I was in second grade when a kid challenged me to roll a quarter down the center of my face. He said, “You can’t do it, it’s impossible!” I took the quarter and proved him wrong, to which he replied, “Oh, I guess I was wrong.” He then walked away laughing. Unbeknownst to me, he had rubbed pencil graphite on the edge of the quarter, so I was walking around with a black line right down the center of my face.
Flash forward: I’m a grown man, with a family, building my house in Sun Valley, Idaho. It’s snowing, my ears are cold, my skin is dry, and countless pencils have already fallen from the perch on my ear into snowdrifts, lost until spring for sure. I’m using a Stanley Power-lock tape measure to frame the second floor and I’ve just lost my last pencil. SOB#%^@#! So, I start using the edge of the tape case to indent the wood. This was the beginning of the idea that would eventually become the QuickDraw Pro marking tape measure.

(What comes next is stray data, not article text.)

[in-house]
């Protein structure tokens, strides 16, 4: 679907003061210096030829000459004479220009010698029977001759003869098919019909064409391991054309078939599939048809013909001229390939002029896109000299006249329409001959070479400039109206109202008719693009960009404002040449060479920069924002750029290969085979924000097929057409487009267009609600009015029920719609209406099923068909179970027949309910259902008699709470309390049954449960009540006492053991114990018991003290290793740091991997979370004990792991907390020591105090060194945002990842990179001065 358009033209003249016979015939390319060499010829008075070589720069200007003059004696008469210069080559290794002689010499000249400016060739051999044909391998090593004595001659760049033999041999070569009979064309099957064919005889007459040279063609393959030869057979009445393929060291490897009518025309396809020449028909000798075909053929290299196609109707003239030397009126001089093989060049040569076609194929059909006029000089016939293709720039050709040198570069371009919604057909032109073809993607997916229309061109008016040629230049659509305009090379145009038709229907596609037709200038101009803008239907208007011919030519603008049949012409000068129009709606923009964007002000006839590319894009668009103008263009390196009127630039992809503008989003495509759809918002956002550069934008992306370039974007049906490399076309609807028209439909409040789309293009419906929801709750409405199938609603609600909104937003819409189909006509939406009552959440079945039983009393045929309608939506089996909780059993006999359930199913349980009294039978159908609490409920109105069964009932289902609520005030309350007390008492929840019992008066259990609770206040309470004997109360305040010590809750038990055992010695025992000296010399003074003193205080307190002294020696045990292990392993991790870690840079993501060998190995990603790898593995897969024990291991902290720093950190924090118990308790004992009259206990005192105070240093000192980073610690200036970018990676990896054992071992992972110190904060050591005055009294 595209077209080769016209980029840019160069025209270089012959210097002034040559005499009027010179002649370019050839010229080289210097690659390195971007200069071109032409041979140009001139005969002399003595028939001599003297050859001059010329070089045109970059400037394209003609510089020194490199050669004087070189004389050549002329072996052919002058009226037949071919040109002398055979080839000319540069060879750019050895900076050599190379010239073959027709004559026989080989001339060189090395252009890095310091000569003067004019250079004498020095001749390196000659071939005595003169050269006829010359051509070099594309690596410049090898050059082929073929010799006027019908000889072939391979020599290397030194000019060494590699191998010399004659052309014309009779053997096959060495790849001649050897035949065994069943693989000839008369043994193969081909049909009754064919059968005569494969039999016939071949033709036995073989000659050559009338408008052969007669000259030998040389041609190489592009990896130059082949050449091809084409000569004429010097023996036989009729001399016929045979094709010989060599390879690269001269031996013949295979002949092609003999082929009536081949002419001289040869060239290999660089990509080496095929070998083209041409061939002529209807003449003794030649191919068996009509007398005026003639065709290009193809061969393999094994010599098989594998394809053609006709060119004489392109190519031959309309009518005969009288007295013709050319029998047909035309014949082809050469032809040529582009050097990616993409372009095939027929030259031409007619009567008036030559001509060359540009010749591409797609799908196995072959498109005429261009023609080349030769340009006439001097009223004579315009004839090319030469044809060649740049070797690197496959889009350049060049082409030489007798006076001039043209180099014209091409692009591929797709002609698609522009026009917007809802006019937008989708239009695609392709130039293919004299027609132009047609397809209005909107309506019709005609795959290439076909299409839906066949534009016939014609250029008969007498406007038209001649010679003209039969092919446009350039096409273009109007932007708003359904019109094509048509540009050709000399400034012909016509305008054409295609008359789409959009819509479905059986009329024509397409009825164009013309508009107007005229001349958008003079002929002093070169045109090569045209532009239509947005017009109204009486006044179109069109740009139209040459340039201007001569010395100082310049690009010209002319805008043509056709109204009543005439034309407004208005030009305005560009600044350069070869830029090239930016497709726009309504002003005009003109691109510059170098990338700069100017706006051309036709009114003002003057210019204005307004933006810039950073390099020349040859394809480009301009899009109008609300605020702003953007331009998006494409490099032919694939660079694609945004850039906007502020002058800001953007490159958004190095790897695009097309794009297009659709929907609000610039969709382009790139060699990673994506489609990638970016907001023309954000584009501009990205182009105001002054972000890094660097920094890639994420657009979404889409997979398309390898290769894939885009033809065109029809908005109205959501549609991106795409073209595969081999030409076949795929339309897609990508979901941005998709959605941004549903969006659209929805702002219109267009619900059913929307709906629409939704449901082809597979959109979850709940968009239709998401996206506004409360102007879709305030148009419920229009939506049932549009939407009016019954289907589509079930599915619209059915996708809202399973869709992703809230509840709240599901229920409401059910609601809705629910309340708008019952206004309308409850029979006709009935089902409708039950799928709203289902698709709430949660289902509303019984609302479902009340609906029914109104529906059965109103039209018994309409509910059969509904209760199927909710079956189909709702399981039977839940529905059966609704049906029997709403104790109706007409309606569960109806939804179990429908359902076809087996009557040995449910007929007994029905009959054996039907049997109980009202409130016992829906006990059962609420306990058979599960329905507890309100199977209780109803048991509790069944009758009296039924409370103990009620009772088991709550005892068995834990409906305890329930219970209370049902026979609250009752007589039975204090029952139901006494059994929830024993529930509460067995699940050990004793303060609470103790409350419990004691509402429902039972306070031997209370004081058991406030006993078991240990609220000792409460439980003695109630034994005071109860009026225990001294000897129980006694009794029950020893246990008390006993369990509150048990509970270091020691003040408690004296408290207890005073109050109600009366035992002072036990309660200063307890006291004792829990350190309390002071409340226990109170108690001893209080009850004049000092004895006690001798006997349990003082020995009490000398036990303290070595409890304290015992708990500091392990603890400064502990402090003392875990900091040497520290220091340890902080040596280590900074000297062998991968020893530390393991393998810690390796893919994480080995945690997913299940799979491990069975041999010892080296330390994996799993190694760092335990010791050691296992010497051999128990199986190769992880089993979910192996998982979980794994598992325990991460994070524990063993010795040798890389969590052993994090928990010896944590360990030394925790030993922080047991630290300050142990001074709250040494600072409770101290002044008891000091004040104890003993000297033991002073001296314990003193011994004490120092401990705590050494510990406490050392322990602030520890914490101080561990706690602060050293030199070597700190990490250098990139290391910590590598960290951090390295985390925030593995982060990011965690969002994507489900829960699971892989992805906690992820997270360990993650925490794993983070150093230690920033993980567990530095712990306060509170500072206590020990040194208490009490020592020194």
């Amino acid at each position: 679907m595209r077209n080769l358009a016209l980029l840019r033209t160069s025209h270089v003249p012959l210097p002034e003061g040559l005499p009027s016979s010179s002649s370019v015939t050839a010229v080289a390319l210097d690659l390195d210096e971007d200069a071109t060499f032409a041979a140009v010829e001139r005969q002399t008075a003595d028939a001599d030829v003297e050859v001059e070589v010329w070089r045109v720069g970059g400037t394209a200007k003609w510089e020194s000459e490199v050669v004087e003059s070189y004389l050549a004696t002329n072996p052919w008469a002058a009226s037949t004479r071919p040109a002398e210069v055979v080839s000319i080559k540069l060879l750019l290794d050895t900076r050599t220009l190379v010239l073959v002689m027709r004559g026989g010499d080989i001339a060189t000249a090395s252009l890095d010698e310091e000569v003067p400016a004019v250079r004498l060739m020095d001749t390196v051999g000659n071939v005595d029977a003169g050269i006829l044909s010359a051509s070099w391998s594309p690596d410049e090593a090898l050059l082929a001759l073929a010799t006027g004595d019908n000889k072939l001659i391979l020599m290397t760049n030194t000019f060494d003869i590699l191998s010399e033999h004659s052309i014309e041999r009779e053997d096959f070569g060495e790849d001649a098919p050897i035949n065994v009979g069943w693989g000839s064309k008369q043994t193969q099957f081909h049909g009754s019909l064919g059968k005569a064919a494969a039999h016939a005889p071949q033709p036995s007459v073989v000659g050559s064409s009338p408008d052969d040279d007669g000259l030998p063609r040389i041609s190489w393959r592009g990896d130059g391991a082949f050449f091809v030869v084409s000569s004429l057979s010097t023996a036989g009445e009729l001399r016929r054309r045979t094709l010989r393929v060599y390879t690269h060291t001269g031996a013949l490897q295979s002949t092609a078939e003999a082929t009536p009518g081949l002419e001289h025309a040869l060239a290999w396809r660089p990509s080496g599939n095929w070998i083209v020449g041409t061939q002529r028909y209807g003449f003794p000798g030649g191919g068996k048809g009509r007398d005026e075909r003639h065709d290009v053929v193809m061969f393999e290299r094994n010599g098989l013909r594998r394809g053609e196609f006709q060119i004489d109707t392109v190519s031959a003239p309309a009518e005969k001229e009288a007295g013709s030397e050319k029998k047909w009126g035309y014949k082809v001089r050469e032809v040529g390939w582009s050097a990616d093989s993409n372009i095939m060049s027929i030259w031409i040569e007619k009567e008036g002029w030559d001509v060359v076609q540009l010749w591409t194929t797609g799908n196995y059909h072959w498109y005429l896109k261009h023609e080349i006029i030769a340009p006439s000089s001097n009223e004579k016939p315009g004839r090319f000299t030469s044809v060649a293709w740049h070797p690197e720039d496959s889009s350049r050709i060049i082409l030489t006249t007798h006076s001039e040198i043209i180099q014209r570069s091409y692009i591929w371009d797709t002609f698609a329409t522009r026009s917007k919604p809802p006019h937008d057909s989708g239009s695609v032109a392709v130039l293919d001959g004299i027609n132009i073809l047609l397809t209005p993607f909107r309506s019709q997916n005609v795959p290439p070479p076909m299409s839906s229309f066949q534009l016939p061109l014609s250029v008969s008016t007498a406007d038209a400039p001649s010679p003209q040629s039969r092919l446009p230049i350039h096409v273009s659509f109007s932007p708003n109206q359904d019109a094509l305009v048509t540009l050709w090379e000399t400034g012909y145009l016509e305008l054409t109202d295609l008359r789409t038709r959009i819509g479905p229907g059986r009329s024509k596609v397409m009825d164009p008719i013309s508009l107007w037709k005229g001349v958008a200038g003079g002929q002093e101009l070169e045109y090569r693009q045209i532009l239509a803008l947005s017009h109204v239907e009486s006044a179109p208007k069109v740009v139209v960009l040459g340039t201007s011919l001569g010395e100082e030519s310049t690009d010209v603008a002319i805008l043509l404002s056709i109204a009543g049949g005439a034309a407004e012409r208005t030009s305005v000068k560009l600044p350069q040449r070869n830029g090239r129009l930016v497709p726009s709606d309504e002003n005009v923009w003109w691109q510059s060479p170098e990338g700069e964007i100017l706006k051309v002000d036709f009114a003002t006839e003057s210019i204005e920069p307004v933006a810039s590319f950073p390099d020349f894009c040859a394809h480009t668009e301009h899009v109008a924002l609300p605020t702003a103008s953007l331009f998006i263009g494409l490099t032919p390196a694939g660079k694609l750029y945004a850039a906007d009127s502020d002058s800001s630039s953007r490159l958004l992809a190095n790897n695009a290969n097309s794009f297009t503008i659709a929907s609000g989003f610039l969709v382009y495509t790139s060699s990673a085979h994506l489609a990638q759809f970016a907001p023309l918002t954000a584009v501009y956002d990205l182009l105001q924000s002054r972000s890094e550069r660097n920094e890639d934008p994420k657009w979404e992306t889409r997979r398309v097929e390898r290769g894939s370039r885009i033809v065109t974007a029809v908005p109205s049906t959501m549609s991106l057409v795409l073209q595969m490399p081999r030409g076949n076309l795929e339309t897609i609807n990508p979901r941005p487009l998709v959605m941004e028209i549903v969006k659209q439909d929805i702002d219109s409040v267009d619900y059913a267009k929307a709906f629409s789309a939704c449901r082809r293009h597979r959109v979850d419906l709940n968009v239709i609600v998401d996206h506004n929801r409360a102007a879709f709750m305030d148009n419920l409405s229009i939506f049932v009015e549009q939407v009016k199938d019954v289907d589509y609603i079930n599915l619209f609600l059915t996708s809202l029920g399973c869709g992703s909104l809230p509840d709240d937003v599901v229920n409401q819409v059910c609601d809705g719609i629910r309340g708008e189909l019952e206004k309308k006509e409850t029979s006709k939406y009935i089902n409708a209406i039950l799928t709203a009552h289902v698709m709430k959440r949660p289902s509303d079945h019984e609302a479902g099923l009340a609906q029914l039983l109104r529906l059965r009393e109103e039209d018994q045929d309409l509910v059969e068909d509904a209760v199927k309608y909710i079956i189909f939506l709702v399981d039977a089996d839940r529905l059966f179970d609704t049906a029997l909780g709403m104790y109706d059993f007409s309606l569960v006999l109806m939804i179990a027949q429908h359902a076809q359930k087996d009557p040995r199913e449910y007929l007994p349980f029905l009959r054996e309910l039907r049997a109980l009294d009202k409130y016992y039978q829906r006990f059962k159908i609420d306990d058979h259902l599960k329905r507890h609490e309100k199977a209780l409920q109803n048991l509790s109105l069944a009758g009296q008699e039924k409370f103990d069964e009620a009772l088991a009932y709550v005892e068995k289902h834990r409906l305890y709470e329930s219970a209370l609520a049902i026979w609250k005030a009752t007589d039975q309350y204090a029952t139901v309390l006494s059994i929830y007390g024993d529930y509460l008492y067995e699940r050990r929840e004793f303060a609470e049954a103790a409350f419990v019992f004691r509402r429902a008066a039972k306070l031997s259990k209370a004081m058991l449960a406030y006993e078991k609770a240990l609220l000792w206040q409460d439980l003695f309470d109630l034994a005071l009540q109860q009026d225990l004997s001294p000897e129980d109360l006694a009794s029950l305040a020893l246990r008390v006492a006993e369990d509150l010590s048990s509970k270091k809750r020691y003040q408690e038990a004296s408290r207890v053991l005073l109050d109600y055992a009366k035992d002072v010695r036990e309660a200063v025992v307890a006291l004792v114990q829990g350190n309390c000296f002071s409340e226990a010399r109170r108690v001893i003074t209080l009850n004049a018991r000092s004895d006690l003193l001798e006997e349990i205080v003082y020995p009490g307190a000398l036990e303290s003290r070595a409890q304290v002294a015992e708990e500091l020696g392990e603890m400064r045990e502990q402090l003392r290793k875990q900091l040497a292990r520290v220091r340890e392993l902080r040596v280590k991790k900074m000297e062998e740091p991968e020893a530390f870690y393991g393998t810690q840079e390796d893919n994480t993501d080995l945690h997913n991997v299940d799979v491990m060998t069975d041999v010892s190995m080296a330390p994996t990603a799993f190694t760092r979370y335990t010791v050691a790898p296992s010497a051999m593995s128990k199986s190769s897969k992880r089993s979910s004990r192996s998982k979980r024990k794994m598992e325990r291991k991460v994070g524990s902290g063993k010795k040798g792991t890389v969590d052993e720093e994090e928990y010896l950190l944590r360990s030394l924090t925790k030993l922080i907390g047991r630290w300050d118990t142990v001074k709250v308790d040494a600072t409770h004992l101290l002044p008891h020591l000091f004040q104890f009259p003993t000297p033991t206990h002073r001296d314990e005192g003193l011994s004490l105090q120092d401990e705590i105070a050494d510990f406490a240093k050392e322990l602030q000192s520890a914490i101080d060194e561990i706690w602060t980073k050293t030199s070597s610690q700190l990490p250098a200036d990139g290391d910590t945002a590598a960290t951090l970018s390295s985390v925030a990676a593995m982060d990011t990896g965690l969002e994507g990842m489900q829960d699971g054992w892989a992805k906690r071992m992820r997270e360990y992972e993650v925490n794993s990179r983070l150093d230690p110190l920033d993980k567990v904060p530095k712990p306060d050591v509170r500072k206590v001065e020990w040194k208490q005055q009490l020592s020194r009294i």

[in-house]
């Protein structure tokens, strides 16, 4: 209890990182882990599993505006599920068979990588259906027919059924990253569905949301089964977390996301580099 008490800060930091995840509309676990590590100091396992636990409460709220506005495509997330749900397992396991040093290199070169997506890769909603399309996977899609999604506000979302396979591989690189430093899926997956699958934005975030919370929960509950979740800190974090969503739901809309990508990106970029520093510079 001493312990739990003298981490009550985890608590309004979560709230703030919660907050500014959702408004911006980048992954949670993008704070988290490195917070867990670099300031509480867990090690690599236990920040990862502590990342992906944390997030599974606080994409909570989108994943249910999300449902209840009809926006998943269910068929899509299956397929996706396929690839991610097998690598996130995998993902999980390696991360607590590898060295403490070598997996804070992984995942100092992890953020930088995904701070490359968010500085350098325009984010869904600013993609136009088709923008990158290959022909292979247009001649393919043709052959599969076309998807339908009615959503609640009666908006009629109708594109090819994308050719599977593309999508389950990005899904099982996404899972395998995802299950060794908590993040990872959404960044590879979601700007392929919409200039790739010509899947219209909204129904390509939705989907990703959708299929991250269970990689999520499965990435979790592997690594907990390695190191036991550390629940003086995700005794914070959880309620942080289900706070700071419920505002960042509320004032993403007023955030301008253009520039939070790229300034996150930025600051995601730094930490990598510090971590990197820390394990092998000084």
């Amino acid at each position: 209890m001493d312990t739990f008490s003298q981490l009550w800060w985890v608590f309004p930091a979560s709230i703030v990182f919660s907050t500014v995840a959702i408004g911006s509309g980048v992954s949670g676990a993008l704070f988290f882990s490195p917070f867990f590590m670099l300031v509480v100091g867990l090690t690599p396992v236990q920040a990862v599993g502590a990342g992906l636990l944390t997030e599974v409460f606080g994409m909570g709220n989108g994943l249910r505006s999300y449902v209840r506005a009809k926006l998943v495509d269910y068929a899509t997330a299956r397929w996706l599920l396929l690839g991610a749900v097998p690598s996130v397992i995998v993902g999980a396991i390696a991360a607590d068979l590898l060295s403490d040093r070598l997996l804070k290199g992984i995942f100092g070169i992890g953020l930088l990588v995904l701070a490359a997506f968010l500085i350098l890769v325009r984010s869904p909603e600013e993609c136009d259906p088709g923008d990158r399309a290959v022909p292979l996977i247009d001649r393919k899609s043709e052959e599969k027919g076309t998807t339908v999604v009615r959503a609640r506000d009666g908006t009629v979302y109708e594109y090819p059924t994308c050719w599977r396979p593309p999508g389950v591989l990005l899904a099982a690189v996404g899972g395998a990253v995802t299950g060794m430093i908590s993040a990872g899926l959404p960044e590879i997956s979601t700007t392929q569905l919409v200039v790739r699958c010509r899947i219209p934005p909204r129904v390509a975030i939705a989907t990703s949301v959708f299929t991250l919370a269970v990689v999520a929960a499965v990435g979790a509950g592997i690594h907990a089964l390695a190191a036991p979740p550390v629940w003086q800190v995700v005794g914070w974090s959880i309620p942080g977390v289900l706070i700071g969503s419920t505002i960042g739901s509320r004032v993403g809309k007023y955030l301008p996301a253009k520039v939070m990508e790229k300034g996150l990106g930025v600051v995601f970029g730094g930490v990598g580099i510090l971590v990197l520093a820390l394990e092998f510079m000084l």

Already having had success as an inventor (The Levelution System Level was performing increasingly well), I knew I was onto something. I did patent searches, and discovered there were over sixty patents on the idea of a marking tape measure, yet nothing was on the market? This was strange, because I knew firsthand that it was a great idea. I analyzed all the existing patents and discovered that they all had the same flaws. Simply put, if you have to engage a marking mechanism (that would be a pencil), then lock the blade, then make your mark, then dis-engage the marker, then dis-engage the lock, well, forget it, it’s going to be easier to use a pencil.